Drafts currently ships with two Markdown engines:
MultiMarkdown 6. This is Fletcher Penney’s C implementation, which I have only made minor modifications to wrap the C code in suitable cross-platform frameworks. Currently version 6.5.2 ships in the app.
GHMarkdownParser. This is an implementation of GitHub-Flavored extensions to Markdown, built on the discount parser. This is also the same GitHub-Flavored parser used in Marked.
The MultiMarkdown parser is great, standard, and not changing, other than to be updated periodically to newer releases.
These have nothing to do with syntax highlighting, that is separate, just with Markdown output to previews, templates, and via scripting.
The GHMarkdownParser is fine. It’s a good, fast implementation, but it not maintained and has a few quirks relative to GitHub’s own implementation. So I have planned for a while to switch to the C-library actually used and maintained by GitHub, cmark-gfm.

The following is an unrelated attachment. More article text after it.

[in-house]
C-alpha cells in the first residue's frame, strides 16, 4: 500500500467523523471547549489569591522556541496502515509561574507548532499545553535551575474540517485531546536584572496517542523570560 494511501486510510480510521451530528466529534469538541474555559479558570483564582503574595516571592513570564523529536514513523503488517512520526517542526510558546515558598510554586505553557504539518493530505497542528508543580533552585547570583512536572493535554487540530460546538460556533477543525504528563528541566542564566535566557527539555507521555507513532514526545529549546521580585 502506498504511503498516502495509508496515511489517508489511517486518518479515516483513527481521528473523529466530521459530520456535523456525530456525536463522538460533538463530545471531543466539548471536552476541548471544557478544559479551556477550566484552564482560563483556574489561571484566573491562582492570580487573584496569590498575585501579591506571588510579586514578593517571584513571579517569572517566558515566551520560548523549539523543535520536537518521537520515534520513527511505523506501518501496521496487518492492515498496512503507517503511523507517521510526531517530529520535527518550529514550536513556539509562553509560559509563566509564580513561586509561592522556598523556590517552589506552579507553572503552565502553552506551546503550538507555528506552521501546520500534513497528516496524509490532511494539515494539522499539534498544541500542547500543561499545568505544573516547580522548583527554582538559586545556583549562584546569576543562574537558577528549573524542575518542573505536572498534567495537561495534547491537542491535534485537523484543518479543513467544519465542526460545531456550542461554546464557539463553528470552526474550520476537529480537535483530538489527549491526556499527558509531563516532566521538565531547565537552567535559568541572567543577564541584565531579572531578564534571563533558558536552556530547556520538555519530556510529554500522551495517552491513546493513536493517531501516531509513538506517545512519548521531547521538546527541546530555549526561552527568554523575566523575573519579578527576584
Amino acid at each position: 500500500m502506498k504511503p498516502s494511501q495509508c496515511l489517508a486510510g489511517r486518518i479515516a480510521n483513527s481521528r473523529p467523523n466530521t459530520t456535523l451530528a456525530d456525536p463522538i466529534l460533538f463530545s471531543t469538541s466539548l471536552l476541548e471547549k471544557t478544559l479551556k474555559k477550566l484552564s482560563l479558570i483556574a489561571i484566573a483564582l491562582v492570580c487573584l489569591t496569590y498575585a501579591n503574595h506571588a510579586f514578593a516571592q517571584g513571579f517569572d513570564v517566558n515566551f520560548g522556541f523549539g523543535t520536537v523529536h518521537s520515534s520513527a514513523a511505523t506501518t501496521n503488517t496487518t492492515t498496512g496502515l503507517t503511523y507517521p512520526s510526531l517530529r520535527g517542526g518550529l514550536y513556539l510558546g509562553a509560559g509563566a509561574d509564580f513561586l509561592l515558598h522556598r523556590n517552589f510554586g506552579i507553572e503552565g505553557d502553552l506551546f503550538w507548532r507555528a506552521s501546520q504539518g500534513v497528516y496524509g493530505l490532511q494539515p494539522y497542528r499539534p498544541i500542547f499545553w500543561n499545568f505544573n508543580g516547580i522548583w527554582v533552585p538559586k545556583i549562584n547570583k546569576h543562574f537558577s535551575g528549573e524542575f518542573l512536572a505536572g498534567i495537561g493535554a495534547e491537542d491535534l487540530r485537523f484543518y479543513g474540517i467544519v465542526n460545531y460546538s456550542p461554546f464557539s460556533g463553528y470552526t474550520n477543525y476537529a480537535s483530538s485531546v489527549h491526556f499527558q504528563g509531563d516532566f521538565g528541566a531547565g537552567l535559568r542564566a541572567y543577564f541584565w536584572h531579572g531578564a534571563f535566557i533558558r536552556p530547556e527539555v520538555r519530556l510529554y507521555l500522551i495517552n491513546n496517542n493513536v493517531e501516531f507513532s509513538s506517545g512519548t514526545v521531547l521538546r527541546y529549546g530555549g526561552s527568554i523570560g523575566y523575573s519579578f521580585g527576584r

There are a few differences, like GitHub’s version converts
[ ] task marks to checkboxes. There are some different options available as well, but they are similar to those in GHMarkdownParser. And there are certainly syntaxical variances, but it seems like a no-brainer to switch to the version GitHub uses, so as to be consistent and predictable with their parsing.
So, long story already not short, the question is whether there is any compelling reason to keep GHMarkdownParser in the app. I would rather just swap it out and not have the app cluttered with deprecated libraries.
It might cause a few people to have to adjust to some minor Markdown syntax difference between the parsers, but I doubt it would even be noticed by most - and the C-Mark implementation is lightning fast and maintained.
Anyone think of any compelling reason not to just dump GHMarkdownParser and replace it with cmark-gfm?
To put this in context, here’s GitHub’s blog post on how (and why) they effectively did the same migration.